Bernardo Paz, the Brazilian art collector and founder of Inhotim sculpture park, has had his 2017 conviction for money laundering quashed on appeal.
Paz, who made his fortune in mining, had been given a nine year and three month sentence after being found to have moved $98.5m (£70.6m) between 2007 and 2008 from an account intended for donations to Inhotim, to another of his registered companies and using some of those funds to meet financial obligations outside the park. His conviction has been overturned however, as the precise laws Paz was prosecuted under did not come onto the books until 2013.
Inhotim, 60km from Belo Horizonte in the state of Minas Gerais, was founded by Paz in 2004 spread over 2,000-hectares of Atlantic forest. As well as being an important destination for botanists it boasts works by artists including Chris Burden, Olafur Eliasson, Doug Aitken, Vik Muniz, Anish Kapoor, Dan Graham, Adriana Varejão and Hélio Oiticica each housed in their specially-commission pavilions. After his 2017 conviction Paz resigned from the presidency of the Inhotim foundation.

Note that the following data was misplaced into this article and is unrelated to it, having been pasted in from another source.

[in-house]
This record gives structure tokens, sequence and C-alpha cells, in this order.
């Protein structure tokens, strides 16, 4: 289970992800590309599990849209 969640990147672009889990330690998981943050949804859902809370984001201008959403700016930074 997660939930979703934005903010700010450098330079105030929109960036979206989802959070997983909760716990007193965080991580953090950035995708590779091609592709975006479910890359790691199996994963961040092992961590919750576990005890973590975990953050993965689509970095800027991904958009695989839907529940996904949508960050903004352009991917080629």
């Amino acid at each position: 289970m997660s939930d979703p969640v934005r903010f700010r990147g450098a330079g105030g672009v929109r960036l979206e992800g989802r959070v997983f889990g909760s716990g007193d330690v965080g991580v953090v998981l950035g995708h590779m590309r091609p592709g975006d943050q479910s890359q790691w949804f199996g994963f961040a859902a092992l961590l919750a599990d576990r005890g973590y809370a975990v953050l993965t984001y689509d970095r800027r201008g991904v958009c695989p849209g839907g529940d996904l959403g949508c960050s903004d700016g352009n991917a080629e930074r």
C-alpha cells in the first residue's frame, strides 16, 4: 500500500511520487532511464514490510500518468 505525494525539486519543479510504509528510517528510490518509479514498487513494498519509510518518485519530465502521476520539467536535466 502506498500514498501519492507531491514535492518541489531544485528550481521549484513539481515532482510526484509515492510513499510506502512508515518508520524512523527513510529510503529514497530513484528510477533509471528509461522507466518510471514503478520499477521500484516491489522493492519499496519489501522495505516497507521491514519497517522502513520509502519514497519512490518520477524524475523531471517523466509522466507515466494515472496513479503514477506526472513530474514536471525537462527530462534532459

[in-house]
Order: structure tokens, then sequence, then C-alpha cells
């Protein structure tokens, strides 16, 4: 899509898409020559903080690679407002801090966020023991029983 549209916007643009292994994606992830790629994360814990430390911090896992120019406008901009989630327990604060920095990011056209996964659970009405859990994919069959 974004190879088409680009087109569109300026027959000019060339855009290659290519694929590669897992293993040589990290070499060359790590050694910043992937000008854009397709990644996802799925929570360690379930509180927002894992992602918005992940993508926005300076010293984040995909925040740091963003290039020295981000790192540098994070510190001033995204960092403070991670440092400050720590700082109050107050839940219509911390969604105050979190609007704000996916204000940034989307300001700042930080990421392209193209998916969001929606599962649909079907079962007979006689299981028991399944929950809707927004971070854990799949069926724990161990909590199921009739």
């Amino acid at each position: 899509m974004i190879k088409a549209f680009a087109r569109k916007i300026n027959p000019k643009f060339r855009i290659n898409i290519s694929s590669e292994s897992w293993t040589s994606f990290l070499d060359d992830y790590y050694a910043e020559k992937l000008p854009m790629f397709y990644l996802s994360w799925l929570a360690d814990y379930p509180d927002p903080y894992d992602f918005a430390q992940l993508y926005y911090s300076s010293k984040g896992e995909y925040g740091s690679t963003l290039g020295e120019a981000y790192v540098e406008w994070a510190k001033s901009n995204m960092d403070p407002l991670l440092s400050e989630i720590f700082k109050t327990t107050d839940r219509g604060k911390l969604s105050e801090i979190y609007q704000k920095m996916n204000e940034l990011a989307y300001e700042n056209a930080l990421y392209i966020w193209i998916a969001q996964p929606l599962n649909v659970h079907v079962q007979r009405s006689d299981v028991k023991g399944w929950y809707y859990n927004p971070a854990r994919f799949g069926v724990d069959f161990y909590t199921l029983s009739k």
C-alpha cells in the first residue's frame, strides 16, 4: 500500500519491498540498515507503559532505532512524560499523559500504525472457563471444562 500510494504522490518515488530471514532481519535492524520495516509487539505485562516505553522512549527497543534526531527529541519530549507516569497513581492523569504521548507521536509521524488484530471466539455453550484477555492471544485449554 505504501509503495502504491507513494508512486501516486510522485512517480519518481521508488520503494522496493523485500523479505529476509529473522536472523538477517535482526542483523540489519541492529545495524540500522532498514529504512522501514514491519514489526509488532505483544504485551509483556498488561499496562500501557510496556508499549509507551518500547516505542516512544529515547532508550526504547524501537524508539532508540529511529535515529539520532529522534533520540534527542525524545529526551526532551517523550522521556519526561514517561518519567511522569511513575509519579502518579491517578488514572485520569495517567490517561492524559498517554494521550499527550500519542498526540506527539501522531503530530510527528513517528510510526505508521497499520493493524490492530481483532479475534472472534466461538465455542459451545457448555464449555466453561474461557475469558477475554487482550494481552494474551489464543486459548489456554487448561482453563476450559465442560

A 2018 investigation by Bloomberg Businessweek accused Paz of employing underage workers through Replasa, his charcoal production company, or its subcontractors. Replasa deny the claims.
The Minas Gerais government took ownership of 20 works from its collection in 2017, including installations by Matthew Barney and Yayoi Kusama, to cover Paz’s tax debts. Under the terms however the works remain at the institution and cannot be sold.
The public prosecutor said it may itself appeal the money laundering ruling.
18 February 2020